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Blackdog Lin
7-5-12, 9:41pm
I just can't get my head around the rationale for these. I've read about and seen videos of 'em in China, but now China is building them in Africa?!!! (and didn't we read about one going up in Arizona - built by China - in the near future?)

http://www.bbc.co.uk/news/world-africa-18646243

All that money. For why?

Conspiracy theorists welcome. I also firmly believe in "follow the money"; and I still can't come up with what these cities might be used for in the future, or how anyone is making any money on them, or how they are being used for fleecing the unsuspecting.....

peggy
7-6-12, 10:27am
How strange. Apparently built on spec with absolutely no research into whether anyone could actually want or afford them. Well, this serves one purpose. It shows us what a society looks like with no middle class. And the ruling class, the 1% if you will, who are banking this project, in absolute denial.
We see it in this country where the 1% simply cannot understand why everyone else can't just simply make more money or up-grade their lives and incomes. It's the 'they're just lazy' or 'they aren't working hard/smart enough' theory that so many hold. People born on third base who think they hit a triple.

The article states that they 'are' building a super highway to this remote location, which is another excuse the money bags are giving for the lack of interest, again not admitting that 3/4 of the population simply can not afford these places. These are middle class apartments and there is no middle class. I thought the funniest line was one person who said it isn't the cost of the units but the inability of the 'workers' to get loans! Really! Gee, I can't imagine why someone who makes $3 a day can't get a loan for $150,000!

creaker
7-6-12, 10:48am
"Kilamba was financed by a Chinese credit line - which Angola is repaying with oil - so it has technically been paid for.

But if the houses go unsold, then the Angolan government will be left with stock on their hands and a potentially wasted investment."

I think this basically says it all - some people have made a lot of money, probably certain members of the Angolan government benefitted, but the actual loss will sit on the shoulders of the Angolan people, who likely had little to no say in any of this. If the risk had sat with the developers, these would have never even been considered, much less built.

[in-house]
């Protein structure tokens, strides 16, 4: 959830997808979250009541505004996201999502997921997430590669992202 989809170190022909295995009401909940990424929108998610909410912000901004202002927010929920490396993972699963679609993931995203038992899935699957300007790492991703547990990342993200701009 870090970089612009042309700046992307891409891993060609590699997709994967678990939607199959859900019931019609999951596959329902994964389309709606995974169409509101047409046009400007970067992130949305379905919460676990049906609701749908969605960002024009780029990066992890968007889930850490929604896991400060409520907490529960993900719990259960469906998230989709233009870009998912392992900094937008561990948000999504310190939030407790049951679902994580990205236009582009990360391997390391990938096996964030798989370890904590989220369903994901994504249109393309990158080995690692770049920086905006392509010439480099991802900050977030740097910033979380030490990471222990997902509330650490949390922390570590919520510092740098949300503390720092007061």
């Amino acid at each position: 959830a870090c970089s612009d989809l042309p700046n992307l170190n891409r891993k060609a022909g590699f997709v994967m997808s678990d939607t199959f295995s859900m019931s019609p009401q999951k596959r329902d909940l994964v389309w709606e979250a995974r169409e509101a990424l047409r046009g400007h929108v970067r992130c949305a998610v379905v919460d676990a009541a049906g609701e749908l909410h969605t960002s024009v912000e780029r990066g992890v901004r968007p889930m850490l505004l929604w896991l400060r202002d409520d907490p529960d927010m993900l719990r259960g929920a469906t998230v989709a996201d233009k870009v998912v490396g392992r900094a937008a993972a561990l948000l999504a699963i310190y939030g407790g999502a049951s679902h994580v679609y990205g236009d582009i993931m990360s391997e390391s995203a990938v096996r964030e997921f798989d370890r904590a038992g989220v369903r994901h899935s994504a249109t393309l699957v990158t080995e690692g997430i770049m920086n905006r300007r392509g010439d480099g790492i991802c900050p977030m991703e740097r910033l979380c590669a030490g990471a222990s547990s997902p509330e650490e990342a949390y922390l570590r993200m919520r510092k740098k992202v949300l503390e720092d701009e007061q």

I expect that if these folks could just get huge amounts of money from the Angolan government without doing anything, they would have. But since that would be too transparently stealing, these "projects" are set up as window dressing.

Gregg
7-6-12, 10:57am
The Chinese involvement seems obvious enough. For decades now China has routinely bought up oil reserves or otherwise used their economic resources to secure future supplies. Building this city in return for payment with oil as currency fits right in with that.

Real estate development isn't a new wheel. There are examples of huge developments that were beyond the scope of reason, but apparently built to feed the egos of super rich owners. Dubai anyone? None of that ego stroking glitz and glitter seems to be present here. Angola is apparently one of the more corrupt counties (http://www.thedailybeast.com/galleries/2012/02/08/the-20-most-corrupt-countries-from-cambodia-to-afghanistan.html#slide3)in the world. If there is a 1% theory to be advanced here it is probably that 1% of Angolans have the political connections to line their pockets as the middlemen in this type of transaction by selling off the country's resources. That's not a new wheel, either.

The other down side for the Angolan people, besides trading their oil for nothing of value (like food), is that this place just seems like Cabrini Green waiting to happen. How long can it be before the folks living in slums down the road decide squatting in all that nice new empty space is a better deal? And when they do how long will it take the gangs, pimps, war lords, etc. to stake a claim?